by Anne Petersen
Thomas Van Stein explains the use of reflected light in Haass’s watercolor of the Orena Adobe. Photo by Anne Petersen.
On Wednesday October 14, artist and instructor Thomas Van Stein brought his Adult Education painting class to Casa de la Guerra to view our Haass Adobe Watercolor exhibition. Van Stein is no stranger to our exhibits. A member of the Oak Group. he participated in our recent tribute to Ray Strong, The Art of Preservation.
The Haass Adobe Watercolor collection is made up of a series of historic adobes painted in the late 1940s and early 1950s by Fridloin Haass at the request of Pearl Chase. The extremely detailed paintings capture a moment in time at each site. Today some of the buildings captured for the series (including Casa de la Guerra), look radically different, and others have been lost altogether.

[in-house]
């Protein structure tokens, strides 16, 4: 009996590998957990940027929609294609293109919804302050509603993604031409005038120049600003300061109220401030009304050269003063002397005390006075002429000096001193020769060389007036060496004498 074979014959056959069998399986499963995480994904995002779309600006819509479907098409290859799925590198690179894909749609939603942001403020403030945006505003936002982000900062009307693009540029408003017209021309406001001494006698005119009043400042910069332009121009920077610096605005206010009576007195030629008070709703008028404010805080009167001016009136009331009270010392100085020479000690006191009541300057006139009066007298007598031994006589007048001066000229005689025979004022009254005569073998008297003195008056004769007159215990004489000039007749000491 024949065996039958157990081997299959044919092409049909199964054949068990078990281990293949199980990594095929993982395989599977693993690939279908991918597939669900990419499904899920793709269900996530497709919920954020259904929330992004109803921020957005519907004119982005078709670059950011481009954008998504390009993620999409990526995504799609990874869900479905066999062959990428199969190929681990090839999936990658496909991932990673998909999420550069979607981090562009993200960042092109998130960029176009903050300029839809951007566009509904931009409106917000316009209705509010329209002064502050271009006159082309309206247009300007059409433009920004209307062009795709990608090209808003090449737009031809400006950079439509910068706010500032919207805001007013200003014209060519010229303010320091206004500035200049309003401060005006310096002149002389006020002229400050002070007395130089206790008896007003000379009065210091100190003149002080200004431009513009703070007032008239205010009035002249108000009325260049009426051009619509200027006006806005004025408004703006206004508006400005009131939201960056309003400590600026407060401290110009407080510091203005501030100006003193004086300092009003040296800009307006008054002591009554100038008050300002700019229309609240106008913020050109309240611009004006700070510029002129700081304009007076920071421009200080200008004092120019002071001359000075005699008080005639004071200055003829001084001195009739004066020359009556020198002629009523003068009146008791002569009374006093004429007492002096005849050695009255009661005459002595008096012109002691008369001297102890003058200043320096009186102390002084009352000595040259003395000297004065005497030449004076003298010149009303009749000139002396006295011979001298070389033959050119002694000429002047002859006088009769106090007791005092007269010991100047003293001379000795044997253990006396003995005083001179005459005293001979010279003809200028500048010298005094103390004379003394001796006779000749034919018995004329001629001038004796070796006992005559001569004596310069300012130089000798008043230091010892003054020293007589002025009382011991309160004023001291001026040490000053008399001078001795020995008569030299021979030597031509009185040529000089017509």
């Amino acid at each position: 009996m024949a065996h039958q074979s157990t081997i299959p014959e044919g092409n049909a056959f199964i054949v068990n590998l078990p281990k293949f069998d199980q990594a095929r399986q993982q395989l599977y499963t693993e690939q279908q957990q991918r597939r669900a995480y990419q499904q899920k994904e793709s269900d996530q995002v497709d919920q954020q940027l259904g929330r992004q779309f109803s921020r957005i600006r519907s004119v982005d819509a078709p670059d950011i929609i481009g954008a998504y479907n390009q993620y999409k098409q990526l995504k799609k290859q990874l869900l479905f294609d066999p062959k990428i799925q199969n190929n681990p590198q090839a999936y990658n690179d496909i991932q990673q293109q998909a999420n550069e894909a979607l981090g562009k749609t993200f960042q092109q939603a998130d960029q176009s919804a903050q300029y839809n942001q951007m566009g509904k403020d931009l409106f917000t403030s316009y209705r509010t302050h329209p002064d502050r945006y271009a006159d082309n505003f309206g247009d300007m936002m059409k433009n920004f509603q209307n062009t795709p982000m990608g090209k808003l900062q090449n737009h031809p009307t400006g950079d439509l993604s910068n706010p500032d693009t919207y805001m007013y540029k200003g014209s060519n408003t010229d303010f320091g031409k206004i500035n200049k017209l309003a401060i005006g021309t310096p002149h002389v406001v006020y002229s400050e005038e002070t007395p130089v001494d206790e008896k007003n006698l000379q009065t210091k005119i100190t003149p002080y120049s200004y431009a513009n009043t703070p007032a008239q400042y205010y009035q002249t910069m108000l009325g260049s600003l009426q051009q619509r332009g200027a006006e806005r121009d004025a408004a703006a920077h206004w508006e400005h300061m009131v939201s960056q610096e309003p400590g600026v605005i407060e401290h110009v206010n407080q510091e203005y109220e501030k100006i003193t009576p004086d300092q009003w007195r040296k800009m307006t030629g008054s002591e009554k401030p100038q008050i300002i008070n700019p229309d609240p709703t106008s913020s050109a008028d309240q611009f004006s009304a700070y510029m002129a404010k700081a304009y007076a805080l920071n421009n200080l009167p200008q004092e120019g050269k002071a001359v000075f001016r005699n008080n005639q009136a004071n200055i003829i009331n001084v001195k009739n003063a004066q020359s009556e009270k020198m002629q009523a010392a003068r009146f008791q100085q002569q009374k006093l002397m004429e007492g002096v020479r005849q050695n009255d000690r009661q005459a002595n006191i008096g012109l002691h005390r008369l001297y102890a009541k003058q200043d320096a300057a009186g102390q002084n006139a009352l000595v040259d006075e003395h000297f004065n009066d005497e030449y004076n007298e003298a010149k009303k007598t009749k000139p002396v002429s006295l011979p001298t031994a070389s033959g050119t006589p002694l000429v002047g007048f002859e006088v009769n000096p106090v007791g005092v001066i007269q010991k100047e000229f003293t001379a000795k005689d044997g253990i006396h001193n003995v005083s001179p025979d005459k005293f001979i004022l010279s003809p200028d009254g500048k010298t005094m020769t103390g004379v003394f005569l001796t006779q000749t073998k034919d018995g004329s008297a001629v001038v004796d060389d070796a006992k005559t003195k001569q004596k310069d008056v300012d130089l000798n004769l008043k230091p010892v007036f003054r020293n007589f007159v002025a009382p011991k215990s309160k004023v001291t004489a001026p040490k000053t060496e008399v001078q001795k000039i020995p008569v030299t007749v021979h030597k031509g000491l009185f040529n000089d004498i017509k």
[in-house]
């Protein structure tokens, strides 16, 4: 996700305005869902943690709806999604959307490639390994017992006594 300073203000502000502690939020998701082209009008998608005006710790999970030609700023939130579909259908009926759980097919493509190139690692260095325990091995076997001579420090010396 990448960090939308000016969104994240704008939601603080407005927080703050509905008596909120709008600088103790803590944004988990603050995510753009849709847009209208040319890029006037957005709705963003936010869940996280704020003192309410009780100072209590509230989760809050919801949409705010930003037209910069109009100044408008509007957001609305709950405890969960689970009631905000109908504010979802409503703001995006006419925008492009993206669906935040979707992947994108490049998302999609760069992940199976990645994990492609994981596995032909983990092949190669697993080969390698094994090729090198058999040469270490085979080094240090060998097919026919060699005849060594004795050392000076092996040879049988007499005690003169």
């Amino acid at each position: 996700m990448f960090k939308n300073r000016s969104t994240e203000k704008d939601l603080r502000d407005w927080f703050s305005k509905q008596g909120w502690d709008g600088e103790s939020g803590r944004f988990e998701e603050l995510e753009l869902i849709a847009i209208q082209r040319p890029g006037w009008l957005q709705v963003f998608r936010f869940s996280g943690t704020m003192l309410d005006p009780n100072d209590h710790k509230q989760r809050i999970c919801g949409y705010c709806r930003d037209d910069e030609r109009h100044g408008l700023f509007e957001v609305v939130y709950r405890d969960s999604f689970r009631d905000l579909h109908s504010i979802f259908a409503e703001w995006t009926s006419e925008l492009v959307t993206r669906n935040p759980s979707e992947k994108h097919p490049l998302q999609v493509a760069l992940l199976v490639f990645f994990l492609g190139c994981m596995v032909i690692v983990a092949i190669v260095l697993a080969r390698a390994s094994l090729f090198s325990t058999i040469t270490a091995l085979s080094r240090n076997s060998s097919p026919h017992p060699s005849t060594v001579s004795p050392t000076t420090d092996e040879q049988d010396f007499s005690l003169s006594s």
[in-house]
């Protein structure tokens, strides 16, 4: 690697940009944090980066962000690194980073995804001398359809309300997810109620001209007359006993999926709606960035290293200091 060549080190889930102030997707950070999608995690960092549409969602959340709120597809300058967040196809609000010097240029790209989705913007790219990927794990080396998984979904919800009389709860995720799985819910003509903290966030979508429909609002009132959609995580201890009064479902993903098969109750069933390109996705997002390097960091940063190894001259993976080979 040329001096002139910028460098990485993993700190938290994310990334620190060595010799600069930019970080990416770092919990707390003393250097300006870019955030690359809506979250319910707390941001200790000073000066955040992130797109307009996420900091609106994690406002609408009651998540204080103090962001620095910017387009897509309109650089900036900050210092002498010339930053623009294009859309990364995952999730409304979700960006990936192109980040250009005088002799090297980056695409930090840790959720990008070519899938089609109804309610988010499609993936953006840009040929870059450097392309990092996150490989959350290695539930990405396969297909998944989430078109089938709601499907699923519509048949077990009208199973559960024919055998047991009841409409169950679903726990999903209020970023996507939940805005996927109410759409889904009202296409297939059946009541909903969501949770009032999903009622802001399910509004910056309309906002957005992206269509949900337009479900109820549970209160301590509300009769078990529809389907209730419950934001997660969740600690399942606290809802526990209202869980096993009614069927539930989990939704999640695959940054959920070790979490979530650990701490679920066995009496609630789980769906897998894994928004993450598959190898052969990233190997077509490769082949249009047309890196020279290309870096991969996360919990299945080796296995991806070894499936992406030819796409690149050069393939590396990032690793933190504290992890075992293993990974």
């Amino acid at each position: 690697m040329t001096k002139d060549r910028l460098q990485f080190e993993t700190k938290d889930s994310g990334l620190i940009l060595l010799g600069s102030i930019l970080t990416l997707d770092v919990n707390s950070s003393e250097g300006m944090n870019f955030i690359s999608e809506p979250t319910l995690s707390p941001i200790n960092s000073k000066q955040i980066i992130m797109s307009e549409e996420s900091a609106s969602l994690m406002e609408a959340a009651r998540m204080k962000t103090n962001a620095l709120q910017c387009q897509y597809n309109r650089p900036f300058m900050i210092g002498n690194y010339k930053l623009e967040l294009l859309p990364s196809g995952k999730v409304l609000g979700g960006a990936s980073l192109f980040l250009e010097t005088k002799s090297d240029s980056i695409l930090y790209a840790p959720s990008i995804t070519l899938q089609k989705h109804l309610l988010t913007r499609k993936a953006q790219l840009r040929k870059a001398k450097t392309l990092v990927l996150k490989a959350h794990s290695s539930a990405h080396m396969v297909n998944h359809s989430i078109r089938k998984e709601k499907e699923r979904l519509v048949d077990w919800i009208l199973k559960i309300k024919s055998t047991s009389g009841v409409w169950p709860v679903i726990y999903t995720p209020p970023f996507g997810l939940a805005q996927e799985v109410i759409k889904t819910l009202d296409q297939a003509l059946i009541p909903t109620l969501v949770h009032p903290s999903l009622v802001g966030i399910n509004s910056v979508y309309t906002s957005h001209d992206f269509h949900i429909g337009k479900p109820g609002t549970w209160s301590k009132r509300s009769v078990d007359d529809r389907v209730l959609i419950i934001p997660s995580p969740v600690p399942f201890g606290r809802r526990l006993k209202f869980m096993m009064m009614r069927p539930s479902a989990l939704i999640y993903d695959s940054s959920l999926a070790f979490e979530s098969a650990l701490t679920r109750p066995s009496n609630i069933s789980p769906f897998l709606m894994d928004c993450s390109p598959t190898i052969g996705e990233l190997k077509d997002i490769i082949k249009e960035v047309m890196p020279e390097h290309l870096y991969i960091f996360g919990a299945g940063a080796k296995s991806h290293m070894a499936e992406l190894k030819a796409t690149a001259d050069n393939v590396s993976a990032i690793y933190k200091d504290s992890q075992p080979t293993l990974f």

The artists prepare to paint the Casa. Photo by Anne Petersen.
Van Stein worked with his class to pay close attention to Haass’s ability to use light and dark colors to make features either recede or come to the forefront. He also praised the artist’s ability to capture complex shadows and reflections, and to offer enough line detail to suggest intricate painterly features like a tile roof, without articulating each tile.
After viewing the exhibit, the class set up their easels in the Casa Courtyard and began to paint, using the inspiration of the Haass watercolors to guide them. While assisting his students, Van Stein was also able to create his own work of art, capturing the East wing of the Casa, with a delicately painted tile roof.
Casa de la Guerra, by Thomas Van Stein.
We thoroughly enjoyed the class visit, which brings together several of the Santa Barbara Trust for Historic Preservation’s areas of interest: our local architecture, historic preservation, and the appreciation of our community’s sense of place through the visual arts.
Anne Petersen is the Associate Director for Historical Resources at the Santa Barbara Trust for Historic Preservation.